KORFBALL is a fast-paced, mixed gender sport, but it is struggling to boost participation.
Katie Crompton, 30, Chair of Cardiff Raptors, said: “We have about 35 members. At the moment, we have quite a high turnover because a lot of people join after university and then move on for jobs and start families.
“So we’re always looking to recruit new people.”
How does the game work?
The game is similar to basketball and netball, but has some important differences.
The aim of the game is to get the ball through a hollow basket, which is mounted on a three-and-a half-metre pole.
Teams consist of four men and four women and each player can only mark opponents of the same gender.
The culture of the sport
Tom Coleman, 26, from Cardiff, joined Cardiff Raptors this year. He said: “When I played at university, football socials went the way you would expect them to go, whereas Korfball is a bit more mature.
“We go to ice hockey and do pub quizzes, so you do have that nightlife aspect of it, but there’s also the other side.”
Ellen Thomas, 26, from Cardiff, also joined Cardiff Raptors this year. She said: “I think (Korfball) is really interesting being mixed gender, because the team has to work harder.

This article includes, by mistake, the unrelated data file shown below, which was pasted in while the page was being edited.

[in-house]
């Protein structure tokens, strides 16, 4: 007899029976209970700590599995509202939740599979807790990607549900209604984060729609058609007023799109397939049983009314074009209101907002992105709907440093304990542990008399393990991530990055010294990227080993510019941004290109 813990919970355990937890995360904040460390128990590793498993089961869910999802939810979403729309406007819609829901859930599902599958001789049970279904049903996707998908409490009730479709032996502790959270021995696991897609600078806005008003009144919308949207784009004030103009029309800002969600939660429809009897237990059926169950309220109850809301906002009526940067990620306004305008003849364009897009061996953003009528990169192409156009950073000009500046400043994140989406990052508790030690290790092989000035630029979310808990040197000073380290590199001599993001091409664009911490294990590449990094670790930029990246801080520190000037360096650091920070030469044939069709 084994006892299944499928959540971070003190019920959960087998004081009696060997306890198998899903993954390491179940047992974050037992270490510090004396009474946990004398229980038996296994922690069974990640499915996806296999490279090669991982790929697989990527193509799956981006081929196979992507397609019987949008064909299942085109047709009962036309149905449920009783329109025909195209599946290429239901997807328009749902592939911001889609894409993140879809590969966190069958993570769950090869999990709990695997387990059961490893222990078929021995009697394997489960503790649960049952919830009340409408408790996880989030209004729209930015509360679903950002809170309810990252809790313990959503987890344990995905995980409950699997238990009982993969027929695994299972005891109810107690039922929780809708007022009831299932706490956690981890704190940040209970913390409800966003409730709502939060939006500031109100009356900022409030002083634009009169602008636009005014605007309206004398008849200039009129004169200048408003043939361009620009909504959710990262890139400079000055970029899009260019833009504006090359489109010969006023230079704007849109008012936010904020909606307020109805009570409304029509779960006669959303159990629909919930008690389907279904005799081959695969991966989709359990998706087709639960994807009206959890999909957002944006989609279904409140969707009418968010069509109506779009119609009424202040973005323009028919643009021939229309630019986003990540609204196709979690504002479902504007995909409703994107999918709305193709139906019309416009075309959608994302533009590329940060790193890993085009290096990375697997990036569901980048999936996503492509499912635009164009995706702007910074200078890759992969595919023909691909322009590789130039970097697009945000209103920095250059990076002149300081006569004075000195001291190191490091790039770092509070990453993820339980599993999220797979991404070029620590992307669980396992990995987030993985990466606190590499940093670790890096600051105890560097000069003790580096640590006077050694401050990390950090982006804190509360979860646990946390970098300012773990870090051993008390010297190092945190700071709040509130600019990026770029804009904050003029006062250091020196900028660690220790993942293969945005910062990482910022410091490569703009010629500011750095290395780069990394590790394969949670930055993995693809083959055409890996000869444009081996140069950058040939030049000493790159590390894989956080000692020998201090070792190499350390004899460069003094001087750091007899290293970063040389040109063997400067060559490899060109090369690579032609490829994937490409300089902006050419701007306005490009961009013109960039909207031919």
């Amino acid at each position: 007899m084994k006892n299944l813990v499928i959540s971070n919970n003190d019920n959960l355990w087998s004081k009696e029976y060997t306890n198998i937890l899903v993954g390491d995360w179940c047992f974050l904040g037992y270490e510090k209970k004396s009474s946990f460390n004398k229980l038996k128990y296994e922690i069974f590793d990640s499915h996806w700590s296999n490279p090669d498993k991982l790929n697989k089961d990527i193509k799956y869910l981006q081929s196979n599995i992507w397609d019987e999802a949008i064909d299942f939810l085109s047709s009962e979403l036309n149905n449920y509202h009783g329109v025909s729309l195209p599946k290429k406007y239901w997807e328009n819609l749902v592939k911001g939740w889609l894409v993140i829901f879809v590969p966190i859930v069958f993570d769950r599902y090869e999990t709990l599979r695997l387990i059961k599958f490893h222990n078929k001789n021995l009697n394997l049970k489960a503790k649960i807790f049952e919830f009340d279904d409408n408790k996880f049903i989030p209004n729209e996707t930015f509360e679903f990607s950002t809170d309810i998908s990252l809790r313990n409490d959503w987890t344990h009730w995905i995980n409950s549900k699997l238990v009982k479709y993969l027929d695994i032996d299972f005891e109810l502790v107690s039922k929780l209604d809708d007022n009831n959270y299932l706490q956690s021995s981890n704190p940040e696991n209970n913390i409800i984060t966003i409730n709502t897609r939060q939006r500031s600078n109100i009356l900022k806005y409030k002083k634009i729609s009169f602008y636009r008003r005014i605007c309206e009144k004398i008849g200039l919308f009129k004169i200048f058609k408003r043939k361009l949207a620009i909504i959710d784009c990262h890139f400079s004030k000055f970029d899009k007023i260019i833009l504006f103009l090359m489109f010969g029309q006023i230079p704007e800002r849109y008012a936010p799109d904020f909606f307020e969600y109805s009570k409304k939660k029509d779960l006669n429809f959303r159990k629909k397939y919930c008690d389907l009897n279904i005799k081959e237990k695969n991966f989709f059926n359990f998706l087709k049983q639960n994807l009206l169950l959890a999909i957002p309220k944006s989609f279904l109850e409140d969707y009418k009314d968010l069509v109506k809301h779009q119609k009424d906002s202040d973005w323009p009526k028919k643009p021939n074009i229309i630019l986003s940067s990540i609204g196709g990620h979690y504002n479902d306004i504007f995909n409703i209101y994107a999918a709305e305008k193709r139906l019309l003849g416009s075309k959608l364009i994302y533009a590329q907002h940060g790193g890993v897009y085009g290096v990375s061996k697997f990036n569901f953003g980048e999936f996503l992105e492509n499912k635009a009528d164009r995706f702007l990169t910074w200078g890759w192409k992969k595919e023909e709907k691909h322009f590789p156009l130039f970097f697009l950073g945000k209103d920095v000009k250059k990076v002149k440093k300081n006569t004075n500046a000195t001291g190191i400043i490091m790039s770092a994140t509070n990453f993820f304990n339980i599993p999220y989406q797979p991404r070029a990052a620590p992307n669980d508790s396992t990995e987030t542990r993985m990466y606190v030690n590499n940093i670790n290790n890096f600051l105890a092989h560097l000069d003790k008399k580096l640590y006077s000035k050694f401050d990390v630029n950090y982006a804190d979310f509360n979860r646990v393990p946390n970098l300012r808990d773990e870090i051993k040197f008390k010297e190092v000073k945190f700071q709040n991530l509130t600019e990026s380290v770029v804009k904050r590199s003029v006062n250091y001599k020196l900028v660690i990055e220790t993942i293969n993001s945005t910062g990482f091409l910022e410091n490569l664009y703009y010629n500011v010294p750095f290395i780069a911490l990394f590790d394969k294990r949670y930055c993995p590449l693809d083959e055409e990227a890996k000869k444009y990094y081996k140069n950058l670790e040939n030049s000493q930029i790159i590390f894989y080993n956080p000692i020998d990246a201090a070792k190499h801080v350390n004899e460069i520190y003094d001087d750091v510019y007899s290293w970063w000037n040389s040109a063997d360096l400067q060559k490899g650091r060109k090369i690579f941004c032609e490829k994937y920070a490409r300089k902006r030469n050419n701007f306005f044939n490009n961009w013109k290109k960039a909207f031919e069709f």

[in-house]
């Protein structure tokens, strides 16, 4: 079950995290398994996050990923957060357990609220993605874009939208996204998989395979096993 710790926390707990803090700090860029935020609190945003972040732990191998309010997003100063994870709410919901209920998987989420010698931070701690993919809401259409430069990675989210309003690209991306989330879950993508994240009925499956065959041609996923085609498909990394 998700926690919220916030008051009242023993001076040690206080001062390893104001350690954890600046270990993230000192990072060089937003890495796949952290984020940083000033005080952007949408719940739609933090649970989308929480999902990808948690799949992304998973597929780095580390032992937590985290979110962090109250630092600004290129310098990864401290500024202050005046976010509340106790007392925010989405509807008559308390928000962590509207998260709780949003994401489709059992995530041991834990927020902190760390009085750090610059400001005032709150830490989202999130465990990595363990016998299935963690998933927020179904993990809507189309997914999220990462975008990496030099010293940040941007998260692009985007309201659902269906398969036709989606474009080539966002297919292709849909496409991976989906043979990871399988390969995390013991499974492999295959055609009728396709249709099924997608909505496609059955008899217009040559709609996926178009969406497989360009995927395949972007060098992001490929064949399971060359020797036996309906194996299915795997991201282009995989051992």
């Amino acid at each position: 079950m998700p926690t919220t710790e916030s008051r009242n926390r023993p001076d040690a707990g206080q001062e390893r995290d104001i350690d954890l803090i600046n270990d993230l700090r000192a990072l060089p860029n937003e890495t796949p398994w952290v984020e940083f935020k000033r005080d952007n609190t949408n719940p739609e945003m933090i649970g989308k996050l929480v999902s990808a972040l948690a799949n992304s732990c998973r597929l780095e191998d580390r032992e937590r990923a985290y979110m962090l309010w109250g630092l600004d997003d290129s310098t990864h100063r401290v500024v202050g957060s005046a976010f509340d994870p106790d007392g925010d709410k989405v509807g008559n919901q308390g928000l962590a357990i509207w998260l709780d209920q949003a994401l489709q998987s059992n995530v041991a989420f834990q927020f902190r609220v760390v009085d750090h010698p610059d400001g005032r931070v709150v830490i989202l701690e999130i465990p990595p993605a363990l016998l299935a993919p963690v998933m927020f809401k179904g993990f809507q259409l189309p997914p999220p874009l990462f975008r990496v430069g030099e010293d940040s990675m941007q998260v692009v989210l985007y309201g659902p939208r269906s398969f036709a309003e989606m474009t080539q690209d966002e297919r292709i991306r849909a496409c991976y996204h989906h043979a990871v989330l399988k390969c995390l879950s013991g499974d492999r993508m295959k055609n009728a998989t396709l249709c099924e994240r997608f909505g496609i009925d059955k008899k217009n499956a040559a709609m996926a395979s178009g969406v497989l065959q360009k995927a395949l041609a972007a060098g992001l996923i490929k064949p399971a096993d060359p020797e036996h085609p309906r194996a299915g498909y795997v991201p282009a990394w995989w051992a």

“You have to think about how fast you’re going to pass someone the ball, (based on) how tall they are and how fast they can run, because there is a massive range of heights, speeds, everything within the team.”
“It’s a really sociable group. Quite often after matches, we’ll go to the pub or go for dinner.
“Recently we’ve done things like mini-golf, games nights; all sorts of things to keep going as a club, not just on the pitch or at training, but also to have a social life outside of sport.”
How big is Korfball in Wales?
There are six teams in Wales. Four are based in Cardiff; Cardiff Raptors, Cardiff City and Metropolitan, Cardiff University and Cardiff Metropolitan University.
There’s also a team at Swansea University and one at Aberystwyth University.
On the international stage, Wales are improving but the national side narrowly missed out on qualification for the World Championships.
They face a battle to keep players in the national set-up, with England a lure for many, but Wales have risen from 25th to 18th in the world rankings over the last two and a half years.
How to get involved?
If you want to get involved in Korfball, visit the Raptors’ Facebook page.
They train at the Cardiff House of Sport in Leckwith and players are entitled to three free taster sessions.